[1] American society of cell biology infograph of status of PhD (biology) holders

Return of an expat: concerns and opportunities


There are many blogs and YouTube videos showing what the rest of the world gets wrong

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about our beautiful country, some of it funny, some of it quite horrifying. As a young African explorer and traveler, I have been asked all the clichéd questions… “Do I have pet lion?” or even worse – “Have you walked to Nigeria?” Because you know, it’s all in Africa. Here, I want to give you a

taste of the cultural clashes and surprising culture shocks you might experience should you start using your student passport seriously.

Firstly, I think we South African are more prepared to travel the world, because we are regularly exposed to multiple cultures and languages back home. When I did my MSc degree in Korea (the “good” one!), I discovered quite the language barrier. English is not an official language over there, and very few schools use English as a medium of instruction. But, when I mentioned that South Africa was multilingual society and the average South African speaks more than 3 languages, people were flabbergasted. It made me realise how much of a mono-culture Korea was, and I missed our crazy diversity. I became involved with the South African Students(?) in Korea group – not to cling to my past, but to find people that shared my ‘rainbow nation’ mind-set. It was here that we had a space to discuss our academic concerns and speculate about opportunities that existed back home. It was during our meetings that we laughed and swapped stories; we used humour to mask the pain and ridicule that we felt being outsiders in this mono-cultural society.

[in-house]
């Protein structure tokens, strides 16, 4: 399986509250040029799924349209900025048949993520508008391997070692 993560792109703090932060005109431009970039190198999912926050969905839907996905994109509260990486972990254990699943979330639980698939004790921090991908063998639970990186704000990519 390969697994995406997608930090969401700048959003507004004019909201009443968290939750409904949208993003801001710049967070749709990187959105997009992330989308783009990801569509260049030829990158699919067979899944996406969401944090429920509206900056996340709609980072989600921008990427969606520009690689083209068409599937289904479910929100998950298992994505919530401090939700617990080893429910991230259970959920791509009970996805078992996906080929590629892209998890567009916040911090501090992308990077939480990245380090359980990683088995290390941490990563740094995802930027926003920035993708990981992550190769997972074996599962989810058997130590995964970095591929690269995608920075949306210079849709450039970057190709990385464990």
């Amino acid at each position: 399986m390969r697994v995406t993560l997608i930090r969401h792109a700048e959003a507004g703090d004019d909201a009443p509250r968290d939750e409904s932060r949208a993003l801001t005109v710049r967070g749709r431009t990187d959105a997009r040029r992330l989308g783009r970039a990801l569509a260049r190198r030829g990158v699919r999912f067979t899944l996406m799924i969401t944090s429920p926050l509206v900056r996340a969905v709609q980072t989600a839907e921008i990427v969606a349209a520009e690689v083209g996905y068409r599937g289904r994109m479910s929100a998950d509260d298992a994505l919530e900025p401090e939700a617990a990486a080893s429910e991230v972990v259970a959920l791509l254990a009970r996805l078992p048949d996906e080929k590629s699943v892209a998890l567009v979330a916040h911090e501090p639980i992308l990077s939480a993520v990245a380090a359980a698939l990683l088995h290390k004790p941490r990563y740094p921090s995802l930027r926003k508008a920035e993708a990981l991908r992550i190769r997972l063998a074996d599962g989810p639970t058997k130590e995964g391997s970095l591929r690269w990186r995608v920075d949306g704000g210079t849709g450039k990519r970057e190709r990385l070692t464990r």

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When I later moved to Canada, though, I was not ready for the whole new set of expectation and questions that I’d face in North America. Here, academics were generally concerned with the life quality of South African university students (the #feesmustfall movement has captured the world’s attention). I must admit it was refreshing to converse about the status quo in south Africa – even though I admit I’m not an expert on the topic.

I find there are major differences between the east and west- notably, in the east it is often asked, “When are you going back to your country?” and here I get asked, “ So, have you decided where you will settle in Canada?” It is always shocking when I tell my colleagues that I have every intention of going back home (why would I stay in a place that gets over a metre of snow on random Tuesday- THAT is another story).

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There is a lovely mix of people within the South African diaspora community: some who have no intention of returning home and those of us who recognise the potential impact/significance of our contributions to the South Africa academic landscape. Those of us wanting to return often share similar concerns- Have we been gone too long? What opportunities exist for someone with a foreign qualification? What is the academic landscape like now and how is it evolving? Is there a niche for my work? Would we be able to integrate back into mainstream south Africa? What challenges await us? When you have been gone for as long as I have, these questions are enough to give you mild anxiety and keep you up at night.